Sacrament of Marriage — Seven Questions, Seven Answers
Homily on the “Sacrament of Marriage” — Seven Questions, Seven Answers by His Grace, Michael, Bishop of New York & the Diocese of New York and New Jersey. is a series of instructional videos produced by the Diocese of New York and New Jersey (Orthodox Church in America) featuring His Grace, Bishop Michael. In this installment, the topic is MARRIAGE. Using his popular “7 Questions and 7 Answers” format, Bishop Michael discusses this subject in a concise and direct manner. In twelve minutes, the video offers the fundamental teaching about this sacrament within the life of the Church. (See all the talks posted on the diocesan’s website.)
Homily on the “Sacrament of Marriage” — Seven Questions, Seven Answers
His Grace, Michael ~ Bishop of New York & the Diocese of New York and New Jersey
- Question #1: What is the purpose of the Sacrament of Marriage?
- Answer: For Orthodox Christians, there are two “bless-able” paths in life: marriage, between a man and a woman; or consecrated celibacy, which is most fully expressed in monasticism. It is within these two paths, or vocations, that we can cultivate the selfless, self-giving, self-emptying, love for the other which is the prerequisite of salvation – that is an example of the self-giving, self-emptying love for the other that was demonstrated by Our Lord when He sacrificed His life for our salvation. Indeed, the goal of marriage, for any married Christian seeking to walk in faithfulness to the 2,000 year witness of the Lord, the Apostles, the Scriptures, and the Saints – is nothing short of the working out of your salvation, and assisting in the salvation of your spouse. The husband and the wife achieve this by working toward an ever deepening relationship of self-emptying love, within what St. Paul calls the “Mystery” – the Sacrament – of Marriage. They are to live together in love and faith, having as an example the love of Christ for His Church … and provide in every way for the welfare of the children they may be blessed with by God.
- Question #2: Can an Orthodox Christian marry someone who is not an Orthodox Christian?
- Answer: Typically an Orthodox Christian may marry a non-Orthodox Christian who has been baptized in the Name of the Father, and of the Son, and of the Holy Spirit – with the recommendation of the priest and the blessing of the Bishop. Such a so-called “mixed marriage”, is not the ideal of the Church. Rather, it is a concession by the Church to the fact that, very often, Orthodox Christians fall in love with non-Orthodox Christians! The desire of the Church, however, is always to bring those who are not yet sacramentally received in the fullness of the Orthodox Faith, into that fullness. And this means that the Orthodox spouse must live the Orthodox life as an example to the spouse who is not yet Orthodox … that they should worship together in an Orthodox parish … that they should raise their children in the Orthodox faith and daily practice. The studies of sociologists unconnected with the Church show that, of all the bonds that strengthen a marriage, none is stronger than the bond of a common, practiced faith between a husband and a wife. So, even if this bond is not present at the beginning of a courtship or of a marriage, the couple, together with their priest, should strive to create that bond of a common, practiced, Orthodox faith.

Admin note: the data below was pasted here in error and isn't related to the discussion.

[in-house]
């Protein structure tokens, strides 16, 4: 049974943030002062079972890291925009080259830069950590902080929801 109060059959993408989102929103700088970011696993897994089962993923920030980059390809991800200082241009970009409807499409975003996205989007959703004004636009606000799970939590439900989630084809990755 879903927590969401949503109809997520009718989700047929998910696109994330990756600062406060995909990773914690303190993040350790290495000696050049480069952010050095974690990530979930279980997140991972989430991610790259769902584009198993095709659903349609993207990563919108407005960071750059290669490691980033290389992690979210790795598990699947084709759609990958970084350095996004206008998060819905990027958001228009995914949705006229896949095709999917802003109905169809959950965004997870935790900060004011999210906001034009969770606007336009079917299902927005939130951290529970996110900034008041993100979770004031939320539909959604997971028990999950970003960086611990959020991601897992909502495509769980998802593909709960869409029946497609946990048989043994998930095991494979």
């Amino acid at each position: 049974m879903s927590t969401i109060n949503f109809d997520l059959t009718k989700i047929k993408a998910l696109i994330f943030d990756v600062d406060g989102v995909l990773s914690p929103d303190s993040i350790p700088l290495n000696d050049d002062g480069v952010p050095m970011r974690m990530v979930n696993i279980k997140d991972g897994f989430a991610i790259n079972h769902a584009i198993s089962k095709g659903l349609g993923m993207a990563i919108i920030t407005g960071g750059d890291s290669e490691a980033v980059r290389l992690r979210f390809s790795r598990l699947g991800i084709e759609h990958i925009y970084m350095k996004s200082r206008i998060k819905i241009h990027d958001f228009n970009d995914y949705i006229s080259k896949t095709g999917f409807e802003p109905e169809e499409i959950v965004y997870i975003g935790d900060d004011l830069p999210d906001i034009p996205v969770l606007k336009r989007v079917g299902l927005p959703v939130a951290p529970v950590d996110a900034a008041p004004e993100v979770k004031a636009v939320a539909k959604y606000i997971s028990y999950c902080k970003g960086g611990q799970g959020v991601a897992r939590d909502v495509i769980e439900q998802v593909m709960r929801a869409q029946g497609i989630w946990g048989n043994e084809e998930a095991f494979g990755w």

- Question #3: In the Orthodox wedding service, what do the crowns mean?
- Answer: The crowns worn by a couple in the Orthodox wedding are crowns of martyrdom. In getting married, we die to the temptations and distractions of the outside world. We say, to God, to the Church, and to the devil, “I choose this person to the exclusion of all others to spend the rest of my life with.” Martyrdom literally means “witness.” And so, the martyr crowns of marriage also mean that the husband
- and wife witness the self-emptying love of Christ to one another. Couples can witness this radical love together every day of their marriage. Three simple ways would be: 1) Every day, exchange at least one meaningful kiss; that means never let a day go by without saying “I love you” or as St. Paul tells us, “Do not let the sun go down on your anger” (Ephesians 4:26). 2) Show your spouse you’re thinking of her, or of him, while you are away at the office, or at school, or spending the day with friends … either with a gift, with flowers, with a note or a text message… because if your mind isn’t on him or her… it’s on somebody else. And 3) Pray together every night before you go to sleep. And that prayer should include asking one another for forgiveness – just as we do in our Church the Sunday before Great Lent begins. We never want human weakness to come between our love for one another.
- Question #4: St. Paul’s Epistle to the Ephesians that is read in the Orthodox wedding service says wives must be subject to their husbands. Does the Church really hold to this outdated viewpoint?